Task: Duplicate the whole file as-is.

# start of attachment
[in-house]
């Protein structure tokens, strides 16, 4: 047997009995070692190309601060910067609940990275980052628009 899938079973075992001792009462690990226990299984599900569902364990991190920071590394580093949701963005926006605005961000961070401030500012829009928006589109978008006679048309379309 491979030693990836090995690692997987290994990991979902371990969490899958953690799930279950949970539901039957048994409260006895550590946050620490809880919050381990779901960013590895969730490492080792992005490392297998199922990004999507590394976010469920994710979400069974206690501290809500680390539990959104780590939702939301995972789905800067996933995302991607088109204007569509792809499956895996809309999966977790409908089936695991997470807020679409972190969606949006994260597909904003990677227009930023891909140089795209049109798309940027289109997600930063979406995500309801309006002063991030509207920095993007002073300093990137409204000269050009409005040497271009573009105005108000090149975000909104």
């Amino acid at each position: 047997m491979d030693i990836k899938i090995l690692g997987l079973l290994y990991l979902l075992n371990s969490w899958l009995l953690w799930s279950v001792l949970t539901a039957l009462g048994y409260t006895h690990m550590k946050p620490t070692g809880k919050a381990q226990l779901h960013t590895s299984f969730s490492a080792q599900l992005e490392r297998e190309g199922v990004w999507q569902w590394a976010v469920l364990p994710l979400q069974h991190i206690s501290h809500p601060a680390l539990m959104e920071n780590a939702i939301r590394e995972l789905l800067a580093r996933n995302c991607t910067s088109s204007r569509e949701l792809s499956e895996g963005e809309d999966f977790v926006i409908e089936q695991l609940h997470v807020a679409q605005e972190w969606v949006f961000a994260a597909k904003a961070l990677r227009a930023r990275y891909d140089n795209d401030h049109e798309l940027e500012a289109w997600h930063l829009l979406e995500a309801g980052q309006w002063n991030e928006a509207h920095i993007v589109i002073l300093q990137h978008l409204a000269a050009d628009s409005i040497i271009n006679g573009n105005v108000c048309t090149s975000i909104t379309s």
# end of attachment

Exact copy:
[in-house]
């Protein structure tokens, strides 16, 4: 047997009995070692190309601060910067609940990275980052628009 899938079973075992001792009462690990226990299984599900569902364990991190920071590394580093949701963005926006605005961000961070401030500012829009928006589109978008006679048309379309 491979030693990836090995690692997987290994990991979902371990969490899958953690799930279950949970539901039957048994409260006895550590946050620490809880919050381990779901960013590895969730490492080792992005490392297998199922990004999507590394976010469920994710979400069974206690501290809500680390539990959104780590939702939301995972789905800067996933995302991607088109204007569509792809499956895996809309999966977790409908089936695991997470807020679409972190969606949006994260597909904003990677227009930023891909140089795209049109798309940027289109997600930063979406995500309801309006002063991030509207920095993007002073300093990137409204000269050009409005040497271009573009105005108000090149975000909104």
């Amino acid at each position: 047997m491979d030693i990836k899938i090995l690692g997987l079973l290994y990991l979902l075992n371990s969490w899958l009995l953690w799930s279950v001792l949970t539901a039957l009462g048994y409260t006895h690990m550590k946050p620490t070692g809880k919050a381990q226990l779901h960013t590895s299984f969730s490492a080792q599900l992005e490392r297998e190309g199922v990004w999507q569902w590394a976010v469920l364990p994710l979400q069974h991190i206690s501290h809500p601060a680390l539990m959104e920071n780590a939702i939301r590394e995972l789905l800067a580093r996933n995302c991607t910067s088109s204007r569509e949701l792809s499956e895996g963005e809309d999966f977790v926006i409908e089936q695991l609940h997470v807020a679409q605005e972190w969606v949006f961000a994260a597909k904003a961070l990677r227009a930023r990275y891909d140089n795209d401030h049109e798309l940027e500012a289109w997600h930063l829009l979406e995500a309801g980052q309006w002063n991030e928006a509207h920095i993007v589109i002073l300093q990137h978008l409204a000269a050009d628009s409005i040497i271009n006679g573009n105005v108000c048309t090149s975000i909104t379309s």